On the page I happen to be looking at, the top two items (ID cards, DNA database) were also in the Conservative manifesto – word for word – and many of the other claims could equally well be made by the Tories.

    Then there are the disingenuous claims. Yes, we’ve cut income tax for the majority – a significant long-term gain. This was definitely a Lib Dem policy (though many Tories have found it a congenial idea). What we don’t say is that tax credit changes have cut the income of large sections of that group. And yes, we’ve introduced the triple lock on pensions, but we also allowed the freezing/withdrawal of pension tax allowances at least a year before the general tax allowance caught up and made it a sensible change. People are not stupid – they count losses as well as gains, and probably double if we neglect to mention them.

    I don’t think the document contains any untruths, and it will be a useful resource, but the partial way in which it is presented means that I won’t be waving the thing itself in arguments.

    Finally, there is hardly any mention of the things we’ve prevented the Tories from doing. Such a list might be politically incorrect but would be very valuable in trying to regain lapsed support.

  • David Evans 16th Sep '12 - 8:57am

    @Rabi Martins

    “True we have reduced income tax for millions at the lower end of the income bracket
    But overall we have not protected the majority of those caught in the poverty trap.

    And our failure to tackle tax avoidance by the rich (individuals and corporations) is difficult to defend

    That is not to say that had we not been in cpalition the less well off would have been even worse off Thus overall we have done more good than harm”

    Unfortunately, it is clear that many of our past voters do not agree with you enough to vote for us again either locally or nationally, and the long term cost to us as a party, and the people who depend on us will be dire. We may feel we have done a little more good than harm for the country in the short term, but the long term damage to the party and its values are much greater.

    Things are not as bad as they might have been was never a good election slogan.

  • OK, now the crunch question.

    Who was the final editor of that document and who, precisely, was consulted on it before it was issued? I would very much like to know who believes themselves to be the arbiter of (a) what Lib Dems (with/ without input from the Kamerun Krew) have achieved via the Coalition to date and (b) how that should be presented to the world.

  • @David Evans: “And our failure to tackle tax avoidance by the rich (individuals and corporations) is difficult to defend.”

    Does this mean that the claim that £7bn is being clawed back from ‘people who avoid tax and hide their money offshore’ is not true?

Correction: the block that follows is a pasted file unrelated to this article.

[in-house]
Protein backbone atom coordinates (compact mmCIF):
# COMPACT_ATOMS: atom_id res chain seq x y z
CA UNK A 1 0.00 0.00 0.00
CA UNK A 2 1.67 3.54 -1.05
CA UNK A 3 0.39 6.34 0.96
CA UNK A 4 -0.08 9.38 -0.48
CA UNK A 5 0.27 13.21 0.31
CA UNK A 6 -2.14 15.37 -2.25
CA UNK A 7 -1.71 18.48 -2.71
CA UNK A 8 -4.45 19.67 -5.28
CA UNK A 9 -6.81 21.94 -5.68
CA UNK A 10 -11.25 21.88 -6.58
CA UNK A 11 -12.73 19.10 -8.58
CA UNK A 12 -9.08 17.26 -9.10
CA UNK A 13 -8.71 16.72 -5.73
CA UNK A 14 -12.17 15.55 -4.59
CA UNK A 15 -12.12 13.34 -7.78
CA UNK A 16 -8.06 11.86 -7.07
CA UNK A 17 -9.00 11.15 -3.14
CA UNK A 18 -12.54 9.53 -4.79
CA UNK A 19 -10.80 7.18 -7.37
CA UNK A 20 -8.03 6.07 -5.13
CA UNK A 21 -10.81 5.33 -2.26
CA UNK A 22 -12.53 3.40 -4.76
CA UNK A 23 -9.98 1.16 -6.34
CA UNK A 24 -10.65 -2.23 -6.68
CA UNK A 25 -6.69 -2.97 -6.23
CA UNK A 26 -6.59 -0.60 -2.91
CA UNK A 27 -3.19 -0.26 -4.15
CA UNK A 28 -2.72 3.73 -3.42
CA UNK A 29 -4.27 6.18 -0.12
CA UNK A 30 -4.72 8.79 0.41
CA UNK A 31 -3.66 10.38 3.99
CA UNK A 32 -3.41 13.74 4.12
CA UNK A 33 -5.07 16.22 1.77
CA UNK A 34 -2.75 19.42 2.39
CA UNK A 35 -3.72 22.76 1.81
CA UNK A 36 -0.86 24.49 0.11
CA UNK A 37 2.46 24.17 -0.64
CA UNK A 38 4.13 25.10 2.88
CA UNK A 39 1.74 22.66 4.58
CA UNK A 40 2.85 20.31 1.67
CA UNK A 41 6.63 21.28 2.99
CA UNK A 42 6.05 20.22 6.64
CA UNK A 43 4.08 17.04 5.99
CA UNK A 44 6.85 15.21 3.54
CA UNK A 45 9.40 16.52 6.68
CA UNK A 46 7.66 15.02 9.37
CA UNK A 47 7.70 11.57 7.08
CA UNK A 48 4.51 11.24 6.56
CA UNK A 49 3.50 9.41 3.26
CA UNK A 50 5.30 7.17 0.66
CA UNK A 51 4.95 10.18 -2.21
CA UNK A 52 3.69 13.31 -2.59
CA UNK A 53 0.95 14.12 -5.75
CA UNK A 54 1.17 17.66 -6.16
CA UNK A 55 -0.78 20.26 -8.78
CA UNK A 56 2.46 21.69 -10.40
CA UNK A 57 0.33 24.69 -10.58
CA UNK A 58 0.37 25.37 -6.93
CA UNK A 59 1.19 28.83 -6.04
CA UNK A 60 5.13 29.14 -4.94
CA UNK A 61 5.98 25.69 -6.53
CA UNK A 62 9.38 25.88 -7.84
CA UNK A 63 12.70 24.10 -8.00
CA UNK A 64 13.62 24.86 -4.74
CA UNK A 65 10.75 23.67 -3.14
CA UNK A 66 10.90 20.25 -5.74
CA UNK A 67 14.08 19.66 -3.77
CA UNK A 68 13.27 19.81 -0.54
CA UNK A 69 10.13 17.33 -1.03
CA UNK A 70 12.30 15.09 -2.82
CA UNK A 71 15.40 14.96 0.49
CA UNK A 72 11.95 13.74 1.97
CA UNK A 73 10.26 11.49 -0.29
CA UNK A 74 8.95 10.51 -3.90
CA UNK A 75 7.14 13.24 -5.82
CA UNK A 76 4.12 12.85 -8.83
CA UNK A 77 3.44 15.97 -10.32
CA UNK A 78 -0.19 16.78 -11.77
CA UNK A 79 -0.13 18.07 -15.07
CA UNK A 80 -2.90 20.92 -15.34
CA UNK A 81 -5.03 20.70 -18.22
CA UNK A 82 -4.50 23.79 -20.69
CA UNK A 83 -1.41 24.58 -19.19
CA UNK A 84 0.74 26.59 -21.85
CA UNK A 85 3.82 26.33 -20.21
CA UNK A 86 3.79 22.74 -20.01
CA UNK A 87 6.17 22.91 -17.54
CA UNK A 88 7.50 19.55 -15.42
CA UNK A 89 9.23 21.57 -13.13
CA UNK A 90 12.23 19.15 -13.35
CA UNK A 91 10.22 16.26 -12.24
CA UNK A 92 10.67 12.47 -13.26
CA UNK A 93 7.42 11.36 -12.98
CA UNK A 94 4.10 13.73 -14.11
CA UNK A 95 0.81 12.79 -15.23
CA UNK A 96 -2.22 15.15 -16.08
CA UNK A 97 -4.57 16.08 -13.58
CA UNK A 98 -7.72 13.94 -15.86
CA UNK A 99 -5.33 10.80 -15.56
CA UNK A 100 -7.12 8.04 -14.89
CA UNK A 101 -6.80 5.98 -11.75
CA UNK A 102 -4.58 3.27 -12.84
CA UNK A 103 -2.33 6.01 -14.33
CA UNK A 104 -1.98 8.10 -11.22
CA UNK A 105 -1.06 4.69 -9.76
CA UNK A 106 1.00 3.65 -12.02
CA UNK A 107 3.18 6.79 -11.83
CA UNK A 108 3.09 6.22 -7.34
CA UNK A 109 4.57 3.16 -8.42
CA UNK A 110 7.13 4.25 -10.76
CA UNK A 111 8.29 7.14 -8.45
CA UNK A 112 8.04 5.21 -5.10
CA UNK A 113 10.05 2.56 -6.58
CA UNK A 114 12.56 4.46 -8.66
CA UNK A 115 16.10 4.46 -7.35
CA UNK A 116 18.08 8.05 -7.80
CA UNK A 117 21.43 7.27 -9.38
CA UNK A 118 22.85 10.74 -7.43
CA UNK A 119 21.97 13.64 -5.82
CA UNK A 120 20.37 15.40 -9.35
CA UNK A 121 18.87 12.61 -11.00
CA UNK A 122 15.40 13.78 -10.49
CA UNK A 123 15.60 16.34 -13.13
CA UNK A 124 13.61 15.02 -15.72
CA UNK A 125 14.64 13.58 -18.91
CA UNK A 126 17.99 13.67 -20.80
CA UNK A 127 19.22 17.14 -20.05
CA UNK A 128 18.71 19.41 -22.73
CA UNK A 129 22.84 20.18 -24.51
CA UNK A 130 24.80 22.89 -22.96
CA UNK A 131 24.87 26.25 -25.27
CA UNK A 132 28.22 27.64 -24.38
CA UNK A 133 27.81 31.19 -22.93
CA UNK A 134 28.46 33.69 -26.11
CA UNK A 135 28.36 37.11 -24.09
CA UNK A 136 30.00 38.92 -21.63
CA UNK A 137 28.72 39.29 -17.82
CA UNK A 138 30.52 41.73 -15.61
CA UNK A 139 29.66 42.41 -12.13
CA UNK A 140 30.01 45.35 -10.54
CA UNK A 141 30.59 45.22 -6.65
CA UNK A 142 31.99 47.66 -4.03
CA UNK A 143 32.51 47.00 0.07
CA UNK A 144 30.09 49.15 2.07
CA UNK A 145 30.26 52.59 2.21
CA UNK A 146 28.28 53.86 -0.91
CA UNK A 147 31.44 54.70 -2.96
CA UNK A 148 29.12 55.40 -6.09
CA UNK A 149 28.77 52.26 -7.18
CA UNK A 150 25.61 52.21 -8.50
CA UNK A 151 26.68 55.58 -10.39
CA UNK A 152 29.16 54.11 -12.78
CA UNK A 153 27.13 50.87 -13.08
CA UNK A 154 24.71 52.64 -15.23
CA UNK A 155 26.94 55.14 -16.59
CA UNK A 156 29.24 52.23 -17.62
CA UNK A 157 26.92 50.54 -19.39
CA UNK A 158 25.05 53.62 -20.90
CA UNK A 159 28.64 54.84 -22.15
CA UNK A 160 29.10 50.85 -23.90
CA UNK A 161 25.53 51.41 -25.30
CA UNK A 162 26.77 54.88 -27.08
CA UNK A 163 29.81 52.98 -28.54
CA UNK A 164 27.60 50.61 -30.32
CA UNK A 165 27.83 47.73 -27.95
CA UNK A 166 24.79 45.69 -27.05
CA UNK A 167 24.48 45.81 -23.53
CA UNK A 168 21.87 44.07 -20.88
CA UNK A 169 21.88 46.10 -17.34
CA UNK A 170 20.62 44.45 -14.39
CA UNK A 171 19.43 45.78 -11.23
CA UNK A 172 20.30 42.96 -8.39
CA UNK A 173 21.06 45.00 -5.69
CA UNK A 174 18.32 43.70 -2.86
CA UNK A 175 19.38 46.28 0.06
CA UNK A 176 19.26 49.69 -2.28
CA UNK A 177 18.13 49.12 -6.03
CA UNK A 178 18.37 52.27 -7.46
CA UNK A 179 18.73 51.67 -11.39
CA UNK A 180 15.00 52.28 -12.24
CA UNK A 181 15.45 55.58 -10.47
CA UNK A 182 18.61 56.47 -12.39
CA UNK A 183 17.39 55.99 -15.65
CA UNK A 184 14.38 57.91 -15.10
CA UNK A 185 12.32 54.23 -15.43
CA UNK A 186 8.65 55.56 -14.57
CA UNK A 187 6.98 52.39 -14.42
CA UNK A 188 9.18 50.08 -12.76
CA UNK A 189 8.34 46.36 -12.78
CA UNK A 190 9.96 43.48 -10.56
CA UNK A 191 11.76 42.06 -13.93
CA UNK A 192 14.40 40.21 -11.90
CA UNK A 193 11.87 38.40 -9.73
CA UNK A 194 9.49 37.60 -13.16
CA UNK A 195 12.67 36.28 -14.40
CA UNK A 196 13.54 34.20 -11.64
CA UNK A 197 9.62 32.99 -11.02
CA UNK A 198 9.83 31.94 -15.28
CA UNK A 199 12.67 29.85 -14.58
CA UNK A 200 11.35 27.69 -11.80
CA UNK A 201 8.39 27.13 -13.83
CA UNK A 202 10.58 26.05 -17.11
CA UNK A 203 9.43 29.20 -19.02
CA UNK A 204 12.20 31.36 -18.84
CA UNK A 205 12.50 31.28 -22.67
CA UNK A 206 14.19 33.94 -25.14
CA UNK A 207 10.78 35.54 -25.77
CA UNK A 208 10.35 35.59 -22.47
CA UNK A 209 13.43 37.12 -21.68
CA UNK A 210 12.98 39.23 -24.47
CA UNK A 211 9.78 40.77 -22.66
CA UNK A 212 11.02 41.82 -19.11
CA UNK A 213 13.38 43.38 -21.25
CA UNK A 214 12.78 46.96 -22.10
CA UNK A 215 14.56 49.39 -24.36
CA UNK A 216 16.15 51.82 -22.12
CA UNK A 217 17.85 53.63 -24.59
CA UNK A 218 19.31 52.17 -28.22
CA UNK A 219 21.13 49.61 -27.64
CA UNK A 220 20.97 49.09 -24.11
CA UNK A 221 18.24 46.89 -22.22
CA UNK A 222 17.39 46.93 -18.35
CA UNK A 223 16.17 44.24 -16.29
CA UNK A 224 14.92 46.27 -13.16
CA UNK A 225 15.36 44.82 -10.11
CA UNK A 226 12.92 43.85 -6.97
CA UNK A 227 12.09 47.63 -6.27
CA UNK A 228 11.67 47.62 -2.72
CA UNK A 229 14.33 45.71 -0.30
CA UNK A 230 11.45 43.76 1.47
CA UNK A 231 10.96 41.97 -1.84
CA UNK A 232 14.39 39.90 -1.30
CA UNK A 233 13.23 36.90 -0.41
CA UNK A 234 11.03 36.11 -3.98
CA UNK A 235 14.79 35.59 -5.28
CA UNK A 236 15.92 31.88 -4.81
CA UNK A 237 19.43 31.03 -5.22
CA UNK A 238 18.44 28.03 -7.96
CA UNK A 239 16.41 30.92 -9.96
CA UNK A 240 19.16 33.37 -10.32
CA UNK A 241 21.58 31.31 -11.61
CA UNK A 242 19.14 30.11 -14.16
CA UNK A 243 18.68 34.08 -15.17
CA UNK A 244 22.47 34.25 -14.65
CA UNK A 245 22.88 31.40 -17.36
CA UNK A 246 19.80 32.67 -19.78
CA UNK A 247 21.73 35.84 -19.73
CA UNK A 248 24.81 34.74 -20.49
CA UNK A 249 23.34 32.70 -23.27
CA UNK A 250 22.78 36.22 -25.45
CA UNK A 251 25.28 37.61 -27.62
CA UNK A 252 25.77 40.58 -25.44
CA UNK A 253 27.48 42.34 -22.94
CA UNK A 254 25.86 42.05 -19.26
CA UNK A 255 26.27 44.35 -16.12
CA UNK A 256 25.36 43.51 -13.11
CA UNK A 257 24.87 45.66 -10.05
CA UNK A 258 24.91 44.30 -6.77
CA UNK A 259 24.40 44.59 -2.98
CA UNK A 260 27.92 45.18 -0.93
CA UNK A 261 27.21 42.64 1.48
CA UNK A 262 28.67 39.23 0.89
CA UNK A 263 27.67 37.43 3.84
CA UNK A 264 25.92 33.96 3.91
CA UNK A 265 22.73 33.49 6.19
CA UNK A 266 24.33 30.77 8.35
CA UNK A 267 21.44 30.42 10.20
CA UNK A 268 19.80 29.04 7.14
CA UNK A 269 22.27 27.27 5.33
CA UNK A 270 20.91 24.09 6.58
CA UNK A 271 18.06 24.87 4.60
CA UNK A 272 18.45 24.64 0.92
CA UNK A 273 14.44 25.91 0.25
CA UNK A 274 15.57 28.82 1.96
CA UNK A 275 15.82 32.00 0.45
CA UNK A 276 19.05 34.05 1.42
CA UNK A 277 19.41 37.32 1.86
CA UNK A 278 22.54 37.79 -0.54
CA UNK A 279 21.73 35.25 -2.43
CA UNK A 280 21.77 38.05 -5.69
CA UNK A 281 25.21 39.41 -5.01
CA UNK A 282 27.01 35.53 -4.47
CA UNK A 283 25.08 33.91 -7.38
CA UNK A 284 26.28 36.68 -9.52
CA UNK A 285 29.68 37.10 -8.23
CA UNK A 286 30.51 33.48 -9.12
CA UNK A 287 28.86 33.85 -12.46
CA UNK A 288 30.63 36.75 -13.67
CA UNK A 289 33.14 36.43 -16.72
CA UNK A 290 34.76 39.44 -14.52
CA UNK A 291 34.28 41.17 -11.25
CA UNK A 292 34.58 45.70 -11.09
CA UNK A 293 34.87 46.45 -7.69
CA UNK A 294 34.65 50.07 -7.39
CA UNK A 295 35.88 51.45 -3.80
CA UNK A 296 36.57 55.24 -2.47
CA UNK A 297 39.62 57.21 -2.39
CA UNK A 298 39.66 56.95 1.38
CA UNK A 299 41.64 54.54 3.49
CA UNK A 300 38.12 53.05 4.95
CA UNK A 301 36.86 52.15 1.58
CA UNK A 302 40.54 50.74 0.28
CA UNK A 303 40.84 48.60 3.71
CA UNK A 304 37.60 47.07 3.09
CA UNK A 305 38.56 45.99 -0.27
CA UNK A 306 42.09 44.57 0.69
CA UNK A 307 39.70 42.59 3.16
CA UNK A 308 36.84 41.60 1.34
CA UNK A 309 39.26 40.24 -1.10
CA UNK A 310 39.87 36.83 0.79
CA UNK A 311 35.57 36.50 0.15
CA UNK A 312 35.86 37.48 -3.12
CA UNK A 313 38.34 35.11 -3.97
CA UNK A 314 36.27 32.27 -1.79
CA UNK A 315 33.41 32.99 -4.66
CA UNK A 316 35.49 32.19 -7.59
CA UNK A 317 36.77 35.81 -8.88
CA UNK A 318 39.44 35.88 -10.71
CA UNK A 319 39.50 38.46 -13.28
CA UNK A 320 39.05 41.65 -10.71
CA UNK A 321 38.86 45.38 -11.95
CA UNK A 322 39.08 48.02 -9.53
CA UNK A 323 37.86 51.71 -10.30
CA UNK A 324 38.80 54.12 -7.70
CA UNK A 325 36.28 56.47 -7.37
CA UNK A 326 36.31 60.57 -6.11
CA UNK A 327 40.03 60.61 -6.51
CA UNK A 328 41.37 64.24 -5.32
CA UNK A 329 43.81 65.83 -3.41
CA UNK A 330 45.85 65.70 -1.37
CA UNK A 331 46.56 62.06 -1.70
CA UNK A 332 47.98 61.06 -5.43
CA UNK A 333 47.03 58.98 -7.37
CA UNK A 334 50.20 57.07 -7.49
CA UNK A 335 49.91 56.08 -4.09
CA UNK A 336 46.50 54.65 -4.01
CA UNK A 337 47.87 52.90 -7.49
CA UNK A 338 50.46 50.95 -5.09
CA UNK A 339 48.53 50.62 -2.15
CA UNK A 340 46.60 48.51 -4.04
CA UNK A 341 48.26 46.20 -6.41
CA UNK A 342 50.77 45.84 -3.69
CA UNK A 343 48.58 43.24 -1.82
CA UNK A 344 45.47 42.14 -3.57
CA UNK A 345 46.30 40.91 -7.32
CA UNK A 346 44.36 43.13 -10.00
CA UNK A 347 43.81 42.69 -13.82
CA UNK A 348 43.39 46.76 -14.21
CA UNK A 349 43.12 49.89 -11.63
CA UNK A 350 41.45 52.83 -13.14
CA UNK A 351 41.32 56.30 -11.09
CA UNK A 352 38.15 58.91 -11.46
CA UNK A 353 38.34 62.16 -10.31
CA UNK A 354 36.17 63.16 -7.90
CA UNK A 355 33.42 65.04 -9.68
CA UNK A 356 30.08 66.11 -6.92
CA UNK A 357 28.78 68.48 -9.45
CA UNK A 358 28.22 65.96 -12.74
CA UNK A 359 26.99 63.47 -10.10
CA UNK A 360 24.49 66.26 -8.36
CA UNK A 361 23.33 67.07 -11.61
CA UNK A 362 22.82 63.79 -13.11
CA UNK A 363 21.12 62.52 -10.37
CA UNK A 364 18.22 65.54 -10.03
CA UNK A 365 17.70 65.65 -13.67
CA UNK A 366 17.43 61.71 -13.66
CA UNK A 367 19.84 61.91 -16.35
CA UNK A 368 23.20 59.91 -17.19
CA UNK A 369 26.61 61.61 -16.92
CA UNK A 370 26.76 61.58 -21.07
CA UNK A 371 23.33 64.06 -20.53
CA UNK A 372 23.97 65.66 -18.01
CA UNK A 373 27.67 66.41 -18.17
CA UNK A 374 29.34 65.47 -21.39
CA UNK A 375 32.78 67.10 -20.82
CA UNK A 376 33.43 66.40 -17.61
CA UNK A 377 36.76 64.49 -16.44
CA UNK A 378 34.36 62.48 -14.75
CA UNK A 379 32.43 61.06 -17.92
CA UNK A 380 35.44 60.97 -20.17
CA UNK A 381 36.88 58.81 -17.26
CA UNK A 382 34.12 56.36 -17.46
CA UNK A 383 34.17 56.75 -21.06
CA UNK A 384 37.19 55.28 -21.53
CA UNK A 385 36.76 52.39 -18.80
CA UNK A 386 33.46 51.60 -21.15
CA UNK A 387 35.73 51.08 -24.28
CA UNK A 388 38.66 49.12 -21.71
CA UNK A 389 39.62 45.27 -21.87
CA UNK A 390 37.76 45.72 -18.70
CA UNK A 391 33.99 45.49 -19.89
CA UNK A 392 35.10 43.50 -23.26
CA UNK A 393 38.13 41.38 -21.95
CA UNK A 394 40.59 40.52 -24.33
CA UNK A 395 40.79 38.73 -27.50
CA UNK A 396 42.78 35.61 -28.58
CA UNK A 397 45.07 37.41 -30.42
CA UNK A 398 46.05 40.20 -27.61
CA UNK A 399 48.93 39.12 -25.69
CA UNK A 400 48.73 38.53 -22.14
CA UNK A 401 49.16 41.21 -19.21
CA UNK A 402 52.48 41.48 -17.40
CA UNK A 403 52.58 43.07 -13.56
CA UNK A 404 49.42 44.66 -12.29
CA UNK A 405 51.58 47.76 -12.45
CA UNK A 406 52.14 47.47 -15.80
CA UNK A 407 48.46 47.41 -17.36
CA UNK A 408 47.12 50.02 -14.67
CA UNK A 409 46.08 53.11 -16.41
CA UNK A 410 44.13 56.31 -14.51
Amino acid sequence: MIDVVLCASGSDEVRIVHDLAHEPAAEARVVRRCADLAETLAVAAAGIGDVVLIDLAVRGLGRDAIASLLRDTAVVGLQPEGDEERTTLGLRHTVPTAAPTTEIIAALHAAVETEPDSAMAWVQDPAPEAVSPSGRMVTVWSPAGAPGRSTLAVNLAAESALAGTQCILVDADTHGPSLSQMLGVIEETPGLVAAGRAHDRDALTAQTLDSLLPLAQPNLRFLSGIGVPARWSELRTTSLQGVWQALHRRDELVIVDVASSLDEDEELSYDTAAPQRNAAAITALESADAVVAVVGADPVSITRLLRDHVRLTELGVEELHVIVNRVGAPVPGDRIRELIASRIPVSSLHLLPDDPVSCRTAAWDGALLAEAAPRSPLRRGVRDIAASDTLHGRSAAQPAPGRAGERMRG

• David/sid – tax avoidance is legal and should be tackled via legislation changes. Are you referring to tax evasion?

  • Simon McGrath 16th Sep '12 - 10:48am

    @David Evans
    “And our failure to tackle tax avoidance by the rich (individuals and corporations) is difficult to defend”
    Do you actually believe this ? have you read,,for example the Disguised Remuneration Regulations ?

  • I suspect many people will feel patronised by this list of “good news” stories when they know we have had many setbacks. I would feel far more comfortable distributing a more candid and intelligent account of what we as a party see as this Government’s achievements, its setbacks eg tuition fees and electoral reform (including concessions to the Tories on the NHS and police commissioners and missed chances to reform local democracy), and our agenda and challenges for the future.

    There are some things here I am proud of. But many of the claims beg more questions than they answer eg

    “Debt”: “Labour left a budget deficit worth £8,900″ (is it total accumulated debt or the annual deficit?) and the ridiculous scales suggesting that government spending and revenues are now in balance (or “balanced the books”). This completely false impression will only encourage the Labour lie that we have abandoned Keynesian demand management, when the reality is that the Government continues to support economic activity through massive borrowing. The only difference between what we are doing and the previous Labour government is that we are trying to ease the economy off the unsustainable level of life-support we inherited by encouraging the recovery of the private sector (which has taken longer than expected largely because of problems in European markets). Labour would have had to do this as well as they themselves have admitted.

  • Whatever your successes, and to be frank all of those listed are highly debatable, the absolute shambles of tuition fees and HE reforms will be your political epitaph. The collapse in student numbers as a result, was well as the immigration restrictions, has created a perfect storm to create a massive deficit in HE funding and relentless bad press for universities abroad. You’re destroying a world class education system, for what?

  • David Evans 16th Sep '12 - 1:33pm

    Sid, Tabman, Simon.